Computers keep shrinking. They become faster and more powerful. The most recent trend: Wearables: Portable, small computers in the shape of glasses, wrist watches and sensor technology in clothing. Their development is just beginning. Time to have a look at this new tech.
The smartphone in your pocket is probably outdated. The devices of the future are called Google Glass – a pair of glasses that displays a wide array of data right in front of the wearer’s eye – or Smart Watch – wrist mounted devices that display data. Thus, text messages, e-mails and other features that users only know from a PC, a laptop or a mobile phone are being detached from their original devices and are modified to suit the human body.
Society hasn’t quite managed to reach the future yet. The fully functional heads-up-display in front of a wearer’s eye or the watch that performs all the operations of a laptop is still something right out of science fiction. Because up until now, Wearables are still gadgets. Nobody doubts, however, that the future of computers is moulded to the human body.
Wearables that are available today are, more often than not, far from independent devices. Usually, they’re an extension to the mobile phone. This means that a text message is received by the phone and only displayed on the smart watch. Or the route to your destination is being calculated on the phone and displayed on Google Glass.
This is why the definition of what makes a wearable is a difficult one. Interaction-Design.org defines Wearables as miniature electronic devices that are worn by the bearer under, with or on top of clothing. Then there are the know-it-alls who claim that an analogue watch is also a wearable because it is able to calculate the time independently. Mathematician Edward O. Thorp believes that it was him and his colleague who invented the first wearable computer in 1961: A device the size of a packet of cigarettes that was supposed to help them cheat at roulette. Then there are those who think that the Seiko 06LC, the first mass-produced digital watch, was the first wearable computer.
Most recently, other Wearables are on the minds of users and industry. They run on operating systems like Android or the Samsung-built Tizen. They measure our pulse, show us our way, analyse our coordinates and our blood pressure. They’re high-tech devices that are working in unison with other technology and they’re supposed to help us, to improve ourselves in terms of sport, organisation or information. But all this can only happen in combination with a smart phone.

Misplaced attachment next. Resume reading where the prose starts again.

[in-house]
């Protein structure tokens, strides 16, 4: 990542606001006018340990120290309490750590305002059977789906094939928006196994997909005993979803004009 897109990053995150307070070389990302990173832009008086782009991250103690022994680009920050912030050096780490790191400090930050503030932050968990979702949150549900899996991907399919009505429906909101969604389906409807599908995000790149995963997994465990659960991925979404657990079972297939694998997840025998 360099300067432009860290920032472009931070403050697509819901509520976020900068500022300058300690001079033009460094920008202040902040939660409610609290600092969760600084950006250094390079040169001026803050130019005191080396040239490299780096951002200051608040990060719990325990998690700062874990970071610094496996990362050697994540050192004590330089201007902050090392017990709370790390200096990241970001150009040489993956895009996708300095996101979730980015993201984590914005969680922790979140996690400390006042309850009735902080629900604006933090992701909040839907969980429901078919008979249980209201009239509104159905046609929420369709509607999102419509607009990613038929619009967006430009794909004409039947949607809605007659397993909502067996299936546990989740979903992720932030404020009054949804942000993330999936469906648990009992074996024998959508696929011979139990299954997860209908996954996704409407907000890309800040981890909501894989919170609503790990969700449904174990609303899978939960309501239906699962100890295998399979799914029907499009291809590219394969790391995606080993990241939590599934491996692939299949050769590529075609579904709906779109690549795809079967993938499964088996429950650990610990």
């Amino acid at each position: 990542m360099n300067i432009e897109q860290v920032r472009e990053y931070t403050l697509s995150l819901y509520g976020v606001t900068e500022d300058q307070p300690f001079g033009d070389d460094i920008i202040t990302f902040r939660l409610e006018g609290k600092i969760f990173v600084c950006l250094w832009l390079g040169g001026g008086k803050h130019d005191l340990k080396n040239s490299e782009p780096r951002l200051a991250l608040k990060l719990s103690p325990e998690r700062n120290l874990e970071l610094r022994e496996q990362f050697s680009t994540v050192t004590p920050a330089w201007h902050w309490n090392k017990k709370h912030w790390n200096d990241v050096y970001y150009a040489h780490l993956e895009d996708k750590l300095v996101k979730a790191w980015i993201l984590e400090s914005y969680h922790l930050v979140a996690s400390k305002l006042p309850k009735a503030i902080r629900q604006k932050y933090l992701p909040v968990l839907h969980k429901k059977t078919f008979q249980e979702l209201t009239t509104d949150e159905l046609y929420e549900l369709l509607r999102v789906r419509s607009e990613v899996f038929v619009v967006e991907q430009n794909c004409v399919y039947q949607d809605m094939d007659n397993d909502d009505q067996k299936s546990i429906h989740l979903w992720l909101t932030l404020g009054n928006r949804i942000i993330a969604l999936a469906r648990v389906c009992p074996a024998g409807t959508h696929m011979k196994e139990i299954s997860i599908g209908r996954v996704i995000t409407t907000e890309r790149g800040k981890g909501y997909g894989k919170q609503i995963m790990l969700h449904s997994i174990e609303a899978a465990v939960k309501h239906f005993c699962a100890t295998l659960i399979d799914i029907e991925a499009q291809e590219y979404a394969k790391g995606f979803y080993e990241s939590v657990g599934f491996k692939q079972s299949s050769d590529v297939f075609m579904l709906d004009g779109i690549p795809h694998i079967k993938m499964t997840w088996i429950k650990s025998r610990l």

As difficult as it is to define the term wearable it’s even more difficult to classify and categorize the devices.
|Smart Textile / |
|Clothing with integrated sensor technology|| OmSignal Shirt |
|Tracker||Clips or wristbands that record the users’ activity. Occasionally, they include the recording of biometric data|| Samsung Gear Fit |
|Usability Devices||Devices that seek to aid users in their everyday lives|| Bose Bluetooth Headset Series 2 |
Because technology is subject to constant evolution, this table is not a complete one. It’s an aid to get into the world of Wearables. Because it is the technological evolution that will influence this table. It is highly likely that there will be categories added to this and others might be obsolete at some point. And new inventions could find their way into the third line.
Even today, the sorting into these three categories is difficult. Google Glass can be considered a Usability Device as well as a Tracker. Or Samsung’s Gear Fit falls into the categories of Usability, seeing as there’s a built-in watch and the ability to display messages as well as missed calls, or as Tracker because it has an integrated GPS feature. Therefore, the table has focused on the device’s main function. Gear Fit aims to record movement and Google Glass helps out in the users’ everyday lives.
Brian Moore, senior designer at Cubicle Ninjas, chose a different direction and grouped Wearables into two classes, based on the extent of their functionalities. His proposed classification is best displayed in a Venn diagram.
His main criterion is the technology and its functionality. Do Wearables such as the Nike FuelBand, the Fitbit or a Bluetooth Headset only have one use? Or do the devices like Google Glass, Samsung Gear or Samsung Gear Fit serve to expand the functionality of another device, the smartphone for example?
Today, Wearables are still young. Neither technology nor application nor object have completely matured. Still, enthusiasts, developers and industry predict there being a big future for the small body mounted computers.
The lack of classification or categorization can lead to developers thinking outside of set paths, because those simply don’t exist. Currently, developers are enjoying a lot of liberty in this new area of app development, which will lead to leaps and bounds in development. Undoubtedly, there will be a categorization of apps sooner or later, which hopefully won’t hinder creativity.
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